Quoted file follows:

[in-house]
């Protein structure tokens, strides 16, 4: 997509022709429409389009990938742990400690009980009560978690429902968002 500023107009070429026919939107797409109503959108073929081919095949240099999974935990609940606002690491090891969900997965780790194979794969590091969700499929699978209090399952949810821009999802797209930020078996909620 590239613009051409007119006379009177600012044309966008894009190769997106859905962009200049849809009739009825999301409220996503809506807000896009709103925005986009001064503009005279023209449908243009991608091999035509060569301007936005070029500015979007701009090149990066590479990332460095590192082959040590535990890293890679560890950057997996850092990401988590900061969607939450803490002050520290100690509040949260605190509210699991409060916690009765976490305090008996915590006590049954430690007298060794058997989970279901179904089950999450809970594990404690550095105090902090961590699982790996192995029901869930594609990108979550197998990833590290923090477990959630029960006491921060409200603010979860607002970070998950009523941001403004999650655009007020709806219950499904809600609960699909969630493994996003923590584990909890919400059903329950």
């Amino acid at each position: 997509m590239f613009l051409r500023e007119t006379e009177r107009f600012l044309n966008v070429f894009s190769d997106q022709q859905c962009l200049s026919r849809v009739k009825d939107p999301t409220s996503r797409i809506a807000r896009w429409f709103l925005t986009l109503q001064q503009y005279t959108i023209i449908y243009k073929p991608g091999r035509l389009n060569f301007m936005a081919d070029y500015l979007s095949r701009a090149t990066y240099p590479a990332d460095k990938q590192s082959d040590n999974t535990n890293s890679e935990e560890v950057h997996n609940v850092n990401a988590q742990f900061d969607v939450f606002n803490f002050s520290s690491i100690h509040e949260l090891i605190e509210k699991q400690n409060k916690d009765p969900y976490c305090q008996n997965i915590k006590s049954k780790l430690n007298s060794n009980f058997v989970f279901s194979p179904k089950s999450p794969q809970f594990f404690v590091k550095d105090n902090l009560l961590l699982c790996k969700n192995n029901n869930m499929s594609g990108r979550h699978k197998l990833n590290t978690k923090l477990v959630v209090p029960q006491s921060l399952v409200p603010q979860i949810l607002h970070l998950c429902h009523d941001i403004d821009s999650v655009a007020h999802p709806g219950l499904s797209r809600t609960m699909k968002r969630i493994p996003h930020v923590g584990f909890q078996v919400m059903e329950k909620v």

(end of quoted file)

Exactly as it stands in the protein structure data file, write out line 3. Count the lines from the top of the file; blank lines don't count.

């Amino acid at each position: 997509m590239f613009l051409r500023e007119t006379e009177r107009f600012l044309n966008v070429f894009s190769d997106q022709q859905c962009l200049s026919r849809v009739k009825d939107p999301t409220s996503r797409i809506a807000r896009w429409f709103l925005t986009l109503q001064q503009y005279t959108i023209i449908y243009k073929p991608g091999r035509l389009n060569f301007m936005a081919d070029y500015l979007s095949r701009a090149t990066y240099p590479a990332d460095k990938q590192s082959d040590n999974t535990n890293s890679e935990e560890v950057h997996n609940v850092n990401a988590q742990f900061d969607v939450f606002n803490f002050s520290s690491i100690h509040e949260l090891i605190e509210k699991q400690n409060k916690d009765p969900y976490c305090q008996n997965i915590k006590s049954k780790l430690n007298s060794n009980f058997v989970f279901s194979p179904k089950s999450p794969q809970f594990f404690v590091k550095d105090n902090l009560l961590l699982c790996k969700n192995n029901n869930m499929s594609g990108r979550h699978k197998l990833n590290t978690k923090l477990v959630v209090p029960q006491s921060l399952v409200p603010q979860i949810l607002h970070l998950c429902h009523d941001i403004d821009s999650v655009a007020h999802p709806g219950l499904s797209r809600t609960m699909k968002r969630i493994p996003h930020v923590g584990f909890q078996v919400m059903e329950k909620v």